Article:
Deficits and the Dividend Tax Cut: Tax Policy as the Handmaiden of Budget Policy

75 Pages Posted: 8 Oct 2006


The 2003 dividend tax cut is scheduled to expire in 2010, but President Bush continues to urge Congress to make it permanent. President Bush argues that the dividend tax cut promotes long-term economic growth, stimulates the economy, makes the tax system fairer, provides a steady source of income for needy senior citizens, and pays for itself.

This Article evaluates the various rationales President Bush offered to justify the dividend tax cut, with an emphasis on the long-term growth rationale. The economic effects of the dividend tax cut, determined without regard to the fact that it was deficit financed, are controversial and the subject of continuing debate among economists. Early evidence suggests that the tax cut increased the size of dividend payouts and the initiation of dividend payouts. Other evidence suggests, however, that the dividend increases may not be as large as some studies indicated, may not be attributable to the dividend tax cut, and may be temporary. Taking into account the deficit financing of the dividend tax cut, the economic effects of the dividend tax cut are clearer. The deficit financing of the dividend tax cut creates negative growth consequences that offset any positive growth consequences of dividend tax relief. The dividend tax cut also is inequitable. It disproportionately benefits high-income Americans but disproportionately burdens low-income and middle-income Americans, due to the effects of cuts in discretionary spending, such as the 2004 and 2005 federal budget cuts that stalled necessary maintenance work on the New Orleans levee system just before Hurricane Katrina.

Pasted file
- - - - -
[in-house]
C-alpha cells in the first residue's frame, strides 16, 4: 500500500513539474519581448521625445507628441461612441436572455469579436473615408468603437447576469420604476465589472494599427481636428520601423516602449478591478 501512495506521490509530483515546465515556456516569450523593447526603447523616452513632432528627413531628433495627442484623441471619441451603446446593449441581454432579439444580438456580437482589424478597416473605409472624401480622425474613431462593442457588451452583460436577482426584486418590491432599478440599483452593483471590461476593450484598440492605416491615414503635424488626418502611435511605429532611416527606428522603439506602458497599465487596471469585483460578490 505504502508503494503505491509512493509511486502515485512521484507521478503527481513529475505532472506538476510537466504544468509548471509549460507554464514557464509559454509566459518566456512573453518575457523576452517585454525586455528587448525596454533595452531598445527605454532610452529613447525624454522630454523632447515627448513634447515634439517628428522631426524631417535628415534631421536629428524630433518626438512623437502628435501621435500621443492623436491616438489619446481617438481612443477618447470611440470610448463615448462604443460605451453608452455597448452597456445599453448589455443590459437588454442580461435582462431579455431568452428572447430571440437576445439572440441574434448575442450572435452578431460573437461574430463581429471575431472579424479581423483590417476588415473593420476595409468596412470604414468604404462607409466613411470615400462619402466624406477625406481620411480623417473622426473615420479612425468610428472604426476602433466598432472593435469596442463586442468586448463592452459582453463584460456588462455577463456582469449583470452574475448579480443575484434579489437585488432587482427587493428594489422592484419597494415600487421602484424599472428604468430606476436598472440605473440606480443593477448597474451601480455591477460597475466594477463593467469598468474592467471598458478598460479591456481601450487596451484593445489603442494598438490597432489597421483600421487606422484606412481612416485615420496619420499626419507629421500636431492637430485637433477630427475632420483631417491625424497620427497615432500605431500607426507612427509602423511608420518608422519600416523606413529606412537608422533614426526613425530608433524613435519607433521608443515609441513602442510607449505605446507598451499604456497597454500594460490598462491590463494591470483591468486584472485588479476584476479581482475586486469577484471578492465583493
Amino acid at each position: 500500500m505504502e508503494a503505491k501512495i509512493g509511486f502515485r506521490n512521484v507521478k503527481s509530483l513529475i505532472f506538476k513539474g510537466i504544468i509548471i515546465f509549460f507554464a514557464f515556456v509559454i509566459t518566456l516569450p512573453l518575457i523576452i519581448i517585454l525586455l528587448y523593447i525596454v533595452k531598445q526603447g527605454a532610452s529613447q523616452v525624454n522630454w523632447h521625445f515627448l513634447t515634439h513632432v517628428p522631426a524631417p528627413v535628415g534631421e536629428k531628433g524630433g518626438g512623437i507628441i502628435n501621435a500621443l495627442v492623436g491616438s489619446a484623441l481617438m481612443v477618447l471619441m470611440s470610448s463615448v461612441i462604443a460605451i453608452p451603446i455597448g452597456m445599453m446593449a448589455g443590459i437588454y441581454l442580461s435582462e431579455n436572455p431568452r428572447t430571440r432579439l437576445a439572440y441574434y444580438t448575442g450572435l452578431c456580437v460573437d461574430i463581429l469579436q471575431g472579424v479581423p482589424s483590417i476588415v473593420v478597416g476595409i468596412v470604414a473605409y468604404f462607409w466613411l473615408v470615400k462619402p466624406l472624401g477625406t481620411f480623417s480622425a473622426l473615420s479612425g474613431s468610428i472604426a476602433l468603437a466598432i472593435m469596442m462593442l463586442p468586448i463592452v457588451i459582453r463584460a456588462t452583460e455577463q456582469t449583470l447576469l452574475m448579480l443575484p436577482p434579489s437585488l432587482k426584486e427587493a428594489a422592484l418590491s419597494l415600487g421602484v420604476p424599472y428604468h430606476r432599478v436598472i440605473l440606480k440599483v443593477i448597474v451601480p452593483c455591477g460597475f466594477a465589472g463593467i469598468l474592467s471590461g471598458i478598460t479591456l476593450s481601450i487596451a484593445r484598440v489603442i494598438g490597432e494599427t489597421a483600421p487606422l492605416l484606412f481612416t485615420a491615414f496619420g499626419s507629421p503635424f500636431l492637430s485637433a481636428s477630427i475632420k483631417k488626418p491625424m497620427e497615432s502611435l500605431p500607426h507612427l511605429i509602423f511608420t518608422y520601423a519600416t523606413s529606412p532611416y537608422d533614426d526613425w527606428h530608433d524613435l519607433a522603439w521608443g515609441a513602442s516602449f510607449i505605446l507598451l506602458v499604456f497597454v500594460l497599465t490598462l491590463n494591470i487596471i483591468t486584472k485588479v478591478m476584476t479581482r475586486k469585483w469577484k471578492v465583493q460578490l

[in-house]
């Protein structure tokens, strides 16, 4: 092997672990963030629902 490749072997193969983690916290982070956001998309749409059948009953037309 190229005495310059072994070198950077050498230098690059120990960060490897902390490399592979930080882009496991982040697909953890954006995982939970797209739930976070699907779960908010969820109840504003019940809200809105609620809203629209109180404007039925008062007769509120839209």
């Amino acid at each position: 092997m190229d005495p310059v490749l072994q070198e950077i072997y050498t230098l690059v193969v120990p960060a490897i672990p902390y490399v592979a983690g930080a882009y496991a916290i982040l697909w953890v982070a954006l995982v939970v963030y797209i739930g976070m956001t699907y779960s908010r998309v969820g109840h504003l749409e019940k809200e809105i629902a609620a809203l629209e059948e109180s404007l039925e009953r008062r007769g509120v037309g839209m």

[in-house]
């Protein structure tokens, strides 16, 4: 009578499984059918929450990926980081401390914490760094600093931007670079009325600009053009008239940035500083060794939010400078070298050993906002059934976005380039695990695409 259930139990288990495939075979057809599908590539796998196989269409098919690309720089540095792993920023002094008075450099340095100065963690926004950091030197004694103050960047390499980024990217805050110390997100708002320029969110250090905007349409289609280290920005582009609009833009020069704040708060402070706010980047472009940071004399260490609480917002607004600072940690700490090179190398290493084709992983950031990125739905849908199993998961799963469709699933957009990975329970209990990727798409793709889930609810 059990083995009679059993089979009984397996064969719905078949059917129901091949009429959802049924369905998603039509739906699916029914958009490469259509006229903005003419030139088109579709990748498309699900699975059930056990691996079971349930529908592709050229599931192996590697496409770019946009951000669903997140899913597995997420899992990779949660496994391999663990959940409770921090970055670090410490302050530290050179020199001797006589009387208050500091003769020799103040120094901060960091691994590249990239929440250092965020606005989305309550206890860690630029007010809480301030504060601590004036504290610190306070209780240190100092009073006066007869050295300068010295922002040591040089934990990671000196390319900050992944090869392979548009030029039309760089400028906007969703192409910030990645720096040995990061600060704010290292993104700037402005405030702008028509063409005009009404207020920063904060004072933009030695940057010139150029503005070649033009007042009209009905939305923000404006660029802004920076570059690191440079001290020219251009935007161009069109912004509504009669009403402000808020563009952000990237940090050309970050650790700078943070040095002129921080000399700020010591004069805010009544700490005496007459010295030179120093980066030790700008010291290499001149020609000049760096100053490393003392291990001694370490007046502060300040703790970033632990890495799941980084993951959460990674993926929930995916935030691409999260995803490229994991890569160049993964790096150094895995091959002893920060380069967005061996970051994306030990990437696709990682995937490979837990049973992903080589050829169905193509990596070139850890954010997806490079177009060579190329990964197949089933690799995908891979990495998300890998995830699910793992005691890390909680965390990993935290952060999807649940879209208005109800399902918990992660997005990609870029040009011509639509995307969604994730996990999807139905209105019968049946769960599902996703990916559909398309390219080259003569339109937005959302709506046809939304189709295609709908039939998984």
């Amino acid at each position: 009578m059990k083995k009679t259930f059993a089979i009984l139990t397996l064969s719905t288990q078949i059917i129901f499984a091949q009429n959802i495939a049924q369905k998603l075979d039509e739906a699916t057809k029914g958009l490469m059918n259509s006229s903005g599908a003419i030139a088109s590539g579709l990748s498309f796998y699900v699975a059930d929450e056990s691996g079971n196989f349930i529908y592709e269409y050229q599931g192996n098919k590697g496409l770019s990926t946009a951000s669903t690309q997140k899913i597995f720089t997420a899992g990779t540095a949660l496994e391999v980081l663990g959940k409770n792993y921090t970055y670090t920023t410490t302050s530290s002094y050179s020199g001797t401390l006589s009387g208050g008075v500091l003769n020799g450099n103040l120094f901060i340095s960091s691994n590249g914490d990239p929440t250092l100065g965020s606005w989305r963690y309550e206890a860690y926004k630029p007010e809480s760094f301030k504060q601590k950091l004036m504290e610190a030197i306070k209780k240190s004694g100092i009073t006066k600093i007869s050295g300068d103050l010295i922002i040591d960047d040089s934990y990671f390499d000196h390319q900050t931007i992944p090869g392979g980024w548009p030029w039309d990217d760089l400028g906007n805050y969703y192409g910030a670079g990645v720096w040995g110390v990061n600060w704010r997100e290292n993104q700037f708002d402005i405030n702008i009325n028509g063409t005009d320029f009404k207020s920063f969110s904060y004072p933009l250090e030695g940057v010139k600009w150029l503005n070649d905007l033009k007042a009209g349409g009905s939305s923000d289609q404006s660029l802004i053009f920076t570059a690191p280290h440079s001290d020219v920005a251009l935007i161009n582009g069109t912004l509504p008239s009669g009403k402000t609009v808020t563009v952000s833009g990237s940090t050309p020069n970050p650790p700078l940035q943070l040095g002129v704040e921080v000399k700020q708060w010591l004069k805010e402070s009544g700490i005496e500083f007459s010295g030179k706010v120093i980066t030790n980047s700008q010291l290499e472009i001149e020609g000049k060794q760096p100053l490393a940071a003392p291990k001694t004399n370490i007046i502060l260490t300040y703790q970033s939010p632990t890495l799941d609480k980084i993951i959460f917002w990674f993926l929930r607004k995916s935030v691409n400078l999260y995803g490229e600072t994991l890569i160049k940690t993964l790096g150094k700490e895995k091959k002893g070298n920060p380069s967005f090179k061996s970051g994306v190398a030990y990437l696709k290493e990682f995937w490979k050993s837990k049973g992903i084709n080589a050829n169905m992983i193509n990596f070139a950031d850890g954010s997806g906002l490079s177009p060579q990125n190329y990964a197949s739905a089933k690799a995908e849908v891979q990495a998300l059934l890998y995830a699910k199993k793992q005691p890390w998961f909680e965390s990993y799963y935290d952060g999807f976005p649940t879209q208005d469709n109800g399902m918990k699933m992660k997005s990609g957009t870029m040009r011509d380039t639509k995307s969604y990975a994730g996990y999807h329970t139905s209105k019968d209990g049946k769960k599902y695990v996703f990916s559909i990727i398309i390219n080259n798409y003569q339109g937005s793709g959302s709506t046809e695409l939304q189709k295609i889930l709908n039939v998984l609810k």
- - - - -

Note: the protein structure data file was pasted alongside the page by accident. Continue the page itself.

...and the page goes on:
Congress should not make the dividend tax cut permanent and should repeal the dividend tax cut immediately. Cutting the shareholder-level tax on dividends could have been a viable way of reforming the corporate tax if the dividend tax cut had been structured to ensure that corporate income is taxed at least once and Congress had made up the lost revenue in an equitable and efficient manner or had enacted offsetting spending cuts in an equitable and efficient manner. As enacted, the dividend tax cut does not ensure that corporate income will be taxed at least once and was deficit financed without regard for the harmful future economic and distributional consequences of that deficit financing.

This Article also considers the tax policy implications of the long term fiscal gap and critiques the "five easy pieces" and "starve the beast" approaches to tax and budget policy.

Suggested Citation

Pratt, Katherine, Deficits and the Dividend Tax Cut: Tax Policy as the Handmaiden of Budget Policy. Georgia Law Review, Vol. 41, p. 503, 2007, Loyola-LA Legal Studies Paper No. 2006-31, Available at SSRN:

Katherine Pratt (Contact Author)

Loyola Law School Los Angeles ( email )

919 Albany Street
Los Angeles, CA 90015-1211
United States
213-736-8163 (Phone)
213-380-3769 (Fax)

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